Interpreting Marketing Research Information

The art of analysing and interpreting marketing research information

The use of questionnaires to gather marketing research information is standard practise among professional researchers. The design of a good questionnaire also happens to be fairly standard throughout the market research industry, because sooner or later, questionnaires of all types fall into market researchers' hands and they are able to pick up certain obviously good ideas to incorporate in their next questionnaires.

A Japanese questionnaire that came our way a short while ago - that is to say - the English translation of the questionnaire - fascinated us in its similarity of the South African type which is not all that different to the American, British, German and other types of questionnaire. In other words, marketing research questionnaires are fairly similar around the world no matter how unique certain researchers pretend theirs’ to be.

The questionnaire is the means by which the market researcher is able to gather information to pass on to his client. It is in the passing on or analytical phase of the market research process that market researchers differ a great deal. The interpretation of the results can make or break a marketing research survey and can leave a happy or a disgruntled client. This is where the real skill of the market researcher is brought to bear.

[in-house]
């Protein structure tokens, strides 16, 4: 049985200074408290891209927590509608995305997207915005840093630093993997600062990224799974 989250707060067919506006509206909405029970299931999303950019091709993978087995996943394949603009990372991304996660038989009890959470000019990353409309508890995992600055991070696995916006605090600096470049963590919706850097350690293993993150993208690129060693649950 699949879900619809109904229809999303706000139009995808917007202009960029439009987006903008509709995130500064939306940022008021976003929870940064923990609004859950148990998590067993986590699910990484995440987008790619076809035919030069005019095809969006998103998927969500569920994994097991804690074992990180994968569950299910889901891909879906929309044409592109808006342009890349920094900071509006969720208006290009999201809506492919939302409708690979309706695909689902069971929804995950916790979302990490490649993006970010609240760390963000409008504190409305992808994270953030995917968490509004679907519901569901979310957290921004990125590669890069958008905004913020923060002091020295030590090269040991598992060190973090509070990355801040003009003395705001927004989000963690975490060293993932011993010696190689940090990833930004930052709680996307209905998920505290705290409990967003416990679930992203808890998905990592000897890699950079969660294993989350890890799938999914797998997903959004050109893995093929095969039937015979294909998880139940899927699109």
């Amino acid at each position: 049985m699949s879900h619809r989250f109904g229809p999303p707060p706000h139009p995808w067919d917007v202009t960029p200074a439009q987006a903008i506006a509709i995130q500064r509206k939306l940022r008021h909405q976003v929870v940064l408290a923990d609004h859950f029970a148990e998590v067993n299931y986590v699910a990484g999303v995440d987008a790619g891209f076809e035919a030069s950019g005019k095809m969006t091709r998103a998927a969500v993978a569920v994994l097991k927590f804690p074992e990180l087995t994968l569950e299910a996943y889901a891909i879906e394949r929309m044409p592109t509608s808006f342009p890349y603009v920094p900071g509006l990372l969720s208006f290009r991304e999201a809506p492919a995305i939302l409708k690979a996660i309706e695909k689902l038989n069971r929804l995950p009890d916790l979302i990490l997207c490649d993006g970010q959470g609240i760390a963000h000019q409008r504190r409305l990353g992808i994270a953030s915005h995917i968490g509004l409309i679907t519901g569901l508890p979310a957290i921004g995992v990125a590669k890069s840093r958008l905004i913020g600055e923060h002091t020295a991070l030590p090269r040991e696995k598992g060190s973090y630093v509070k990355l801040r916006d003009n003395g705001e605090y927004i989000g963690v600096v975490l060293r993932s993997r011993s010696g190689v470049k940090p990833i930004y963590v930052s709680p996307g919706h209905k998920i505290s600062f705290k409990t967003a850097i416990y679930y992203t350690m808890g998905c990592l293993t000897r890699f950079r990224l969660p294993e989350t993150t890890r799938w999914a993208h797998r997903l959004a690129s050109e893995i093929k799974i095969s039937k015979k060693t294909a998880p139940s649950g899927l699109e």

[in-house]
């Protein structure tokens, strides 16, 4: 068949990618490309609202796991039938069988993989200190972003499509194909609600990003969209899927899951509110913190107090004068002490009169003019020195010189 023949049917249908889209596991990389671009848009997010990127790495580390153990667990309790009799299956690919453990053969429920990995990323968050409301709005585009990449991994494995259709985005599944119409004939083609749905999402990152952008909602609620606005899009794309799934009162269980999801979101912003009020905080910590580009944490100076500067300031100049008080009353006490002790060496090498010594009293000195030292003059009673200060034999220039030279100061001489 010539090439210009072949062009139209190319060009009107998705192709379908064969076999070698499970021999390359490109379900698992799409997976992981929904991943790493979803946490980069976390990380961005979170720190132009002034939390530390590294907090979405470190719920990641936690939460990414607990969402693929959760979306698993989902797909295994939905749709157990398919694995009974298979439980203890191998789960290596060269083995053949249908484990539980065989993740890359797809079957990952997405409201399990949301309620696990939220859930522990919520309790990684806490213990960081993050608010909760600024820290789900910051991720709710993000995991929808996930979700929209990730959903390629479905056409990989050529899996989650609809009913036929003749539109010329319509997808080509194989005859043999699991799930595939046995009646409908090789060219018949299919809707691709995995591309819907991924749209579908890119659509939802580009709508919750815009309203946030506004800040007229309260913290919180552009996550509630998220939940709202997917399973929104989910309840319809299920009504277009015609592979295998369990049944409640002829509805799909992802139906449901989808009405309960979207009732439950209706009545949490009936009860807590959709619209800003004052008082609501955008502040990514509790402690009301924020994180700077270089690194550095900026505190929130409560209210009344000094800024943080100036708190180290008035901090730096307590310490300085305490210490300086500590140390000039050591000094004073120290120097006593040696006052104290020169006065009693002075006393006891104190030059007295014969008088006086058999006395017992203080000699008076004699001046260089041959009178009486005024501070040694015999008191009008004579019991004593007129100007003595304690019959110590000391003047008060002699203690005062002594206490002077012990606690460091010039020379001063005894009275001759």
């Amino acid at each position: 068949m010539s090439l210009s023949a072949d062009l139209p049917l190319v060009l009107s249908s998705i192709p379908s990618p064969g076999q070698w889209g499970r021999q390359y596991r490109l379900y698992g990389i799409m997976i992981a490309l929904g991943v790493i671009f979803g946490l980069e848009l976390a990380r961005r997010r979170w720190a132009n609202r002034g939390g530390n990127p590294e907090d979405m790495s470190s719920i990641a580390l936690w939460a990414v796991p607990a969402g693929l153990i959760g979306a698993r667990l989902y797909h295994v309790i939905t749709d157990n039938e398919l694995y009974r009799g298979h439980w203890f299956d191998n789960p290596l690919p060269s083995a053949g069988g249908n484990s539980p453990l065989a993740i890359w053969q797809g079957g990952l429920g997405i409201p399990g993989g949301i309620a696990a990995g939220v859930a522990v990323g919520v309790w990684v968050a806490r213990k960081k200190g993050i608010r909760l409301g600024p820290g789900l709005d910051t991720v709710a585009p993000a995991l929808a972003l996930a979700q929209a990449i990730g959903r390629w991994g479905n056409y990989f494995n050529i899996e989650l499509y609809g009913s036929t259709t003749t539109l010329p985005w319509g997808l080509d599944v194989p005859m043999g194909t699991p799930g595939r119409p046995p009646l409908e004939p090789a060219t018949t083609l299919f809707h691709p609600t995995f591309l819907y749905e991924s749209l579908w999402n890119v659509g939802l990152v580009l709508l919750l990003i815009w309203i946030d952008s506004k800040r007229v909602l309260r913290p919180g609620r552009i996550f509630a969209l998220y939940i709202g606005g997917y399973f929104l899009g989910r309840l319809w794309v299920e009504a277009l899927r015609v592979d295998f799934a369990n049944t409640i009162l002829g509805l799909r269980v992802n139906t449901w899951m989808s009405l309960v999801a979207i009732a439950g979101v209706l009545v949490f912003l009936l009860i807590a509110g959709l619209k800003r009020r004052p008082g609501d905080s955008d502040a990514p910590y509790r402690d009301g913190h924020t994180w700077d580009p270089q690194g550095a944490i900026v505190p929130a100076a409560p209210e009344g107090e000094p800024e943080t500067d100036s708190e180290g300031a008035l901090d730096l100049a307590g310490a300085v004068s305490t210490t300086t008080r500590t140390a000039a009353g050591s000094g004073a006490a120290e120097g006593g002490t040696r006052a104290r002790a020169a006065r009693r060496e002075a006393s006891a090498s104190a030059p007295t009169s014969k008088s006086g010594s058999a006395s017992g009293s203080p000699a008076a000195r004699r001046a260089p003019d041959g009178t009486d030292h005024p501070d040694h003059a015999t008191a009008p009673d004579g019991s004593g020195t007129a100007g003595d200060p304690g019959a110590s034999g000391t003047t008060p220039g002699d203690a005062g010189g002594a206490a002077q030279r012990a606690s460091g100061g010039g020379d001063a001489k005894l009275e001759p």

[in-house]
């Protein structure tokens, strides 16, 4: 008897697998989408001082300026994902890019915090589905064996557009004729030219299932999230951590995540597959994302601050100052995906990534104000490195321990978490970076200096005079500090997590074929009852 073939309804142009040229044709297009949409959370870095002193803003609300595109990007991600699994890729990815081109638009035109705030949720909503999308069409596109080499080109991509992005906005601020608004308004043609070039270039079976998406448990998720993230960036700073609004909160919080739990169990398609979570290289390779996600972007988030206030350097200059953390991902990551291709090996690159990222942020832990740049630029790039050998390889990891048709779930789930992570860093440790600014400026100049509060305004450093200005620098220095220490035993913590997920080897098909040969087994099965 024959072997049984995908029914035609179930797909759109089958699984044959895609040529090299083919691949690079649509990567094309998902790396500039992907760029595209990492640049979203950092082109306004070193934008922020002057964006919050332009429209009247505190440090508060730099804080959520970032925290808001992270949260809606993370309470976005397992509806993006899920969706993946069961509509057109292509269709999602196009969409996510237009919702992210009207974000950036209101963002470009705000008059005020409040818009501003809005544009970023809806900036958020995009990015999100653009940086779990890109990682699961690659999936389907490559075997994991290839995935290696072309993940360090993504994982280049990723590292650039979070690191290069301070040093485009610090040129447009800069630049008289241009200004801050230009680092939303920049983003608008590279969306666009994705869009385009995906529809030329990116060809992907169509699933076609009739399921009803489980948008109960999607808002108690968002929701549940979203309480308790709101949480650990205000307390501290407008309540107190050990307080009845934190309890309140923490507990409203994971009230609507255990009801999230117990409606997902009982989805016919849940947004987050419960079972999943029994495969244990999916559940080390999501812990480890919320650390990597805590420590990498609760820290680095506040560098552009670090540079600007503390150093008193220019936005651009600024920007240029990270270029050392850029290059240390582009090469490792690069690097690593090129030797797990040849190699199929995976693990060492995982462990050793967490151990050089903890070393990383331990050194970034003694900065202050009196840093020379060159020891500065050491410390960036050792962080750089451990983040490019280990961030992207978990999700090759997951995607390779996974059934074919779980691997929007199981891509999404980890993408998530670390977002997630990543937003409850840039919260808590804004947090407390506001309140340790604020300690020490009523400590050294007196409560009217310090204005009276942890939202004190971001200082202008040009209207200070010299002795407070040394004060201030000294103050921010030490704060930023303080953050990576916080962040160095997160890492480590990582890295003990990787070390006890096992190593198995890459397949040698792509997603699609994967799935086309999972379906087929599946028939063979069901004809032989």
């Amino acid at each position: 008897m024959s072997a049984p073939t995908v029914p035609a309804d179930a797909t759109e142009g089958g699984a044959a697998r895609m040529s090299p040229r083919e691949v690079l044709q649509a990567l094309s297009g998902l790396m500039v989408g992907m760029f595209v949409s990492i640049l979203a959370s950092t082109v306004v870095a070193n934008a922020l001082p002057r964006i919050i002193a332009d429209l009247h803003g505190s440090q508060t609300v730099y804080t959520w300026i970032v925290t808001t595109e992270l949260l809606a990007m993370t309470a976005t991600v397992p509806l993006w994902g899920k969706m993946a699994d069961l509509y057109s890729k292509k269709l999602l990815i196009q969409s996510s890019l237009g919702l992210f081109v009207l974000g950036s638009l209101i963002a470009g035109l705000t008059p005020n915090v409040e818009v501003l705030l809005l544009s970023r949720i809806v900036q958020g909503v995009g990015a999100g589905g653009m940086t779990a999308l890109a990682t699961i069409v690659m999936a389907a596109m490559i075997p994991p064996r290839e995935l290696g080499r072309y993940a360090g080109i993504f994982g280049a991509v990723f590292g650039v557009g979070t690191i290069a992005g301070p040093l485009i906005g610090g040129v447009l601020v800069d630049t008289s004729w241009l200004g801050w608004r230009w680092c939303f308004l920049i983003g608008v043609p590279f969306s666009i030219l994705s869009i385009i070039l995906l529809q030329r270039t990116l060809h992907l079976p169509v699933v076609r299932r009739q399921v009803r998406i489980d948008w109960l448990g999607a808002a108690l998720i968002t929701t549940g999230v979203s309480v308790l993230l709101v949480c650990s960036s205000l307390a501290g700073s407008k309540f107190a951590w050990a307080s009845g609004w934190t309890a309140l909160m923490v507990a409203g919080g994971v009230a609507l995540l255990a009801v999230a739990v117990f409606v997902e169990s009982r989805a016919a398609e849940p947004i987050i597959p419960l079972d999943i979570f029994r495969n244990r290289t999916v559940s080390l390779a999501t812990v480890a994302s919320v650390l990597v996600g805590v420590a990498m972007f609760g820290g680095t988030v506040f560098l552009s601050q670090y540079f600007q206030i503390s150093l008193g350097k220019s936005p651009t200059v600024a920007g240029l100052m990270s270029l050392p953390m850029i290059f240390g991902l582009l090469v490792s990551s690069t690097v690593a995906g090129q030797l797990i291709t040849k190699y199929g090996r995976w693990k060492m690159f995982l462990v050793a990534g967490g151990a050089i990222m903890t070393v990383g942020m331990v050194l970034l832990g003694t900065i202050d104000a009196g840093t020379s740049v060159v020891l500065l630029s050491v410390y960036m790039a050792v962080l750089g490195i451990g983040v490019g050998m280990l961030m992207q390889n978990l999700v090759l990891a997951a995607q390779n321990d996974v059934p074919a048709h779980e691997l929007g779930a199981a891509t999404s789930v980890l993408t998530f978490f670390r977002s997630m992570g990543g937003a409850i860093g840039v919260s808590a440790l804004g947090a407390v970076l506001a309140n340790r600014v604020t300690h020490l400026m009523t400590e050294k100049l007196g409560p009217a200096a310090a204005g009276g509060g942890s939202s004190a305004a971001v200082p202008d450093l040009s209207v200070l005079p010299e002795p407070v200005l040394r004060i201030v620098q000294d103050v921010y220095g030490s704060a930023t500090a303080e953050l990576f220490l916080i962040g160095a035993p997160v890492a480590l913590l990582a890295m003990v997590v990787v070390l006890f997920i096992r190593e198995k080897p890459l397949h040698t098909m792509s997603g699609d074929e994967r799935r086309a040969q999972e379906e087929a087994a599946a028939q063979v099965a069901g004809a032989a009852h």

Market research report

It is relatively easy for a market researcher to devise a good questionnaire and to have it well administered by field staff who carry out a superb interviewing job but if, back at the office, time is not taken to interpret the relevant information, the resulting Report will be a mass of figures with very little interpretive information. 

Many companies that commission market research do not have a researcher on their own staff who has the time to spend hours delving into the figures; consequently, it is up the external market researcher to thoroughly interpret the results and give recommendations.

The few Reports that we have seen with poor interpretive results have been devised by non-professional researchers and this is probably one of the major differences between the professional and the amateur. This difference alone can result in considerable variance in the fee structure which the Client often does not appreciate until the Report lies on his desk.

George Klein and Associates offer a full range of market research services. Contact us today.

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